Luminous Landscape’s "From Camera To Print"

For a while now I’ve been wanting to have access to a good photo printer, but if I want prints of any reasonable size (17″ x 22″ or roughly DIN A2), I’d need quite an expensive printer, lots of ink and a much larger computer table. Right now the least expensive printer with a 17″ carriage is the Epson 3800 1, 2, 3, which can be had in Germany for 1275 EUR and till the end of October Epson offers a150 EUR rebate. While very expensive, this is also very tempting…

On the one side printing at home is too expensive and too complex; on the other hand, my experiences with printing labs have not been very good. The thing is, if I don’t print my photos, why do I take them? Surely not just to fill up my hard drive!!! And if I never print, then my only “output” if the Web, and for that I don’t need to lug around a large dSLR…

I need to think long and hard about all this stuff, but in the meantime, in order to inform myself better, I bought the excellent video tutorial “From Camera To Print (The Craft of Fine Art Printing)” from Luminous Landscape. I’ve been watching it in my free time, and I can recommend it to anyone who is struggling with the digital workflow or is looking to improve their print-making skills. The tutorial covers all aspects of fine-art printing: optimal raw exposure, calibration and profiling of monitor, camera, and printer, noise reduction, sharpening, soft proofing, print settings, black-and-white printing, matting and framing. I know, this is all techie stuff that has nothing to do with Art, but it’s all necessary in order to get great-looking prints.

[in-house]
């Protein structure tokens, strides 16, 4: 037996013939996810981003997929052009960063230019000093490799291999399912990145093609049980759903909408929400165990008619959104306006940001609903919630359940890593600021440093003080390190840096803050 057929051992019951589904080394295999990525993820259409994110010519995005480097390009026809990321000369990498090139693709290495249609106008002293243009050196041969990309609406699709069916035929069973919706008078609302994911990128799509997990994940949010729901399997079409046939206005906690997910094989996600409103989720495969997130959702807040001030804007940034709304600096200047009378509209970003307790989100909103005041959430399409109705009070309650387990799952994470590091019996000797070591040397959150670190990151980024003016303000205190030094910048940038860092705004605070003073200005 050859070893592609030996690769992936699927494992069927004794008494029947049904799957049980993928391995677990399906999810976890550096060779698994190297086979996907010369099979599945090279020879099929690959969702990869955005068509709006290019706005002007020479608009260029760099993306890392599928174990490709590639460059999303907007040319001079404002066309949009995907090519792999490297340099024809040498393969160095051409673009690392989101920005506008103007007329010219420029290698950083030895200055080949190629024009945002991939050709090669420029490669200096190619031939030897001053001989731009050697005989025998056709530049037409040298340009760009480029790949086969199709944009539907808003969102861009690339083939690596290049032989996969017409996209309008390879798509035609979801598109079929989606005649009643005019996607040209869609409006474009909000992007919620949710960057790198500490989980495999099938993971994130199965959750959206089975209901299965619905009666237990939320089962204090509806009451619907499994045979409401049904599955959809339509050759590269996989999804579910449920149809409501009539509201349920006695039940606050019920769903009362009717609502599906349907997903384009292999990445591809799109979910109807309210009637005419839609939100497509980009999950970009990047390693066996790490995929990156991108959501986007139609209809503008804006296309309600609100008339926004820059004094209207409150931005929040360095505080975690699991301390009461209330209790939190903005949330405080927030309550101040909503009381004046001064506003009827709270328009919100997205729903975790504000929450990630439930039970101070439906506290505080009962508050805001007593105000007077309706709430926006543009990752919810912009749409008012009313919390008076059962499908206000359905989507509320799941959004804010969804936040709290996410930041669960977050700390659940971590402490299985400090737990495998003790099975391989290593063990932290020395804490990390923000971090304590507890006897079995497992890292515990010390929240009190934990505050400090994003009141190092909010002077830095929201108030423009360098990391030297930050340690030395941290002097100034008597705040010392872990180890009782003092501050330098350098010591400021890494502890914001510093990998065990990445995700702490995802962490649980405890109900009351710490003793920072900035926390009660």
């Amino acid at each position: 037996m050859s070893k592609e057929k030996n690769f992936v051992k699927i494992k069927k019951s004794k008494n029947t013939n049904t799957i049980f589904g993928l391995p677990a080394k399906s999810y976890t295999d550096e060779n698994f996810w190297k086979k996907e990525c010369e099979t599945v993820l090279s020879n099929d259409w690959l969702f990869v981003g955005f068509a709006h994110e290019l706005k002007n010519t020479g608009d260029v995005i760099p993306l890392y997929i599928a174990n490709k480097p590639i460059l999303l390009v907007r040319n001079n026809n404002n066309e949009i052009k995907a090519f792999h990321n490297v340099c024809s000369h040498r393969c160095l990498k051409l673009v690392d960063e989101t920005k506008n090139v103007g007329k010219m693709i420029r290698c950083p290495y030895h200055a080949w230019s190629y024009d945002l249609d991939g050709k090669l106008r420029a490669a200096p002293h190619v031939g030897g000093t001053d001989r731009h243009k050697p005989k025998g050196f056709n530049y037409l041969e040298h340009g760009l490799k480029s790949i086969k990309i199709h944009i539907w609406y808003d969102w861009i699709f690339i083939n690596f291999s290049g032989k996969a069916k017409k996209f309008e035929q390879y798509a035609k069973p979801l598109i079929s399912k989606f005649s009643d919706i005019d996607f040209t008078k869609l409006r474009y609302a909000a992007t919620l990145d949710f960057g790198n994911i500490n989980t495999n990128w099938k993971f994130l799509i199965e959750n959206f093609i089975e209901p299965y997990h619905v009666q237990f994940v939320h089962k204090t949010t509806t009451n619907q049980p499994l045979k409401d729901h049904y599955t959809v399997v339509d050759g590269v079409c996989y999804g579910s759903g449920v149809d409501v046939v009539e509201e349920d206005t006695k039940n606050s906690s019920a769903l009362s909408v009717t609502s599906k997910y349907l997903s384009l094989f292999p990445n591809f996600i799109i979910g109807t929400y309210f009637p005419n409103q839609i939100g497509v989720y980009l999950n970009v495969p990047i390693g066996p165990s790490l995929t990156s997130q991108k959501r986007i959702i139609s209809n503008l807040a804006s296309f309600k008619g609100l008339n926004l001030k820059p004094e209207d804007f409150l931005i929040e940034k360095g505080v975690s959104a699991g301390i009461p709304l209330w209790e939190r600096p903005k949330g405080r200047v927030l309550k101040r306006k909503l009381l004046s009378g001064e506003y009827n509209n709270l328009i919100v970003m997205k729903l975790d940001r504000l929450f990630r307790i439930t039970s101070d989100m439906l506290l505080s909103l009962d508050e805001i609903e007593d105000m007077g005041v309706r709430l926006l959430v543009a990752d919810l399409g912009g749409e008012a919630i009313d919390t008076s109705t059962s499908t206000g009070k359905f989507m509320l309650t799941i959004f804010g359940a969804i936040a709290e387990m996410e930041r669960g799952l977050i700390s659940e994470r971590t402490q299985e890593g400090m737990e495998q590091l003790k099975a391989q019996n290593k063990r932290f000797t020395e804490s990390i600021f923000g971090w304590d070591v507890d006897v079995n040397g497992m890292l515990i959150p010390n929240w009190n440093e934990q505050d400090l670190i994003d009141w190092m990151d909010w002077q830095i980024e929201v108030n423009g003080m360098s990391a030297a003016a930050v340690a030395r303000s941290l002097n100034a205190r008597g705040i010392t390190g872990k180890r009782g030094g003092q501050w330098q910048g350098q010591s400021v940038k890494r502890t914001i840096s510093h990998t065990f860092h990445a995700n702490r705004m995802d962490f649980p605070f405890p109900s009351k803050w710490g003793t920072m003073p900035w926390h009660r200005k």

The funny thing is, about an hour after I wrote my last blog entry, I was watching the “Input Sharpening” chapter of the tutorial and Michael and Jeff talked the entire time about Bruce Fraser, his book on sharpening and how the sharpening modules of ACR 4.x and Lightroom 1.x are heavily based on Bruce’s ideas of input sharpening and content-sensitive sharpening. The next chapter is called “PhotoKit Sharpener”, where they will probably cover creative sharpening and output sharpening. Cool!

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